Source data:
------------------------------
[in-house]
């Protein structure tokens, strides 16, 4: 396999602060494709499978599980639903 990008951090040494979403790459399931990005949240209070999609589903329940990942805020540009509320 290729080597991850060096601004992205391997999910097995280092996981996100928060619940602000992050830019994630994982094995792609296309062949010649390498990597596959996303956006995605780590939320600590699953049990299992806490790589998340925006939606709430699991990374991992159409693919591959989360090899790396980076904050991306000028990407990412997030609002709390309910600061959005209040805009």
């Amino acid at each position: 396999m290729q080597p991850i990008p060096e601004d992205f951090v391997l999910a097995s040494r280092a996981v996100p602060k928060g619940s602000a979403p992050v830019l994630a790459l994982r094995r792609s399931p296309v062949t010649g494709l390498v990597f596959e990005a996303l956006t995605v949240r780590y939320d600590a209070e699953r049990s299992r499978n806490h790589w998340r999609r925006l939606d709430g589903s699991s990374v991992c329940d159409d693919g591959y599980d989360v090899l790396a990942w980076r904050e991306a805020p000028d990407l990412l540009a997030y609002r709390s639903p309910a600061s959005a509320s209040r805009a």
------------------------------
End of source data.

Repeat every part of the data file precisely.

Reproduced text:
[in-house]
């Protein structure tokens, strides 16, 4: 396999602060494709499978599980639903 990008951090040494979403790459399931990005949240209070999609589903329940990942805020540009509320 290729080597991850060096601004992205391997999910097995280092996981996100928060619940602000992050830019994630994982094995792609296309062949010649390498990597596959996303956006995605780590939320600590699953049990299992806490790589998340925006939606709430699991990374991992159409693919591959989360090899790396980076904050991306000028990407990412997030609002709390309910600061959005209040805009």
């Amino acid at each position: 396999m290729q080597p991850i990008p060096e601004d992205f951090v391997l999910a097995s040494r280092a996981v996100p602060k928060g619940s602000a979403p992050v830019l994630a790459l994982r094995r792609s399931p296309v062949t010649g494709l390498v990597f596959e990005a996303l956006t995605v949240r780590y939320d600590a209070e699953r049990s299992r499978n806490h790589w998340r999609r925006l939606d709430g589903s699991s990374v991992c329940d159409d693919g591959y599980d989360v090899l790396a990942w980076r904050e991306a805020p000028d990407l990412l540009a997030y609002r709390s639903p309910a600061s959005a509320s209040r805009a």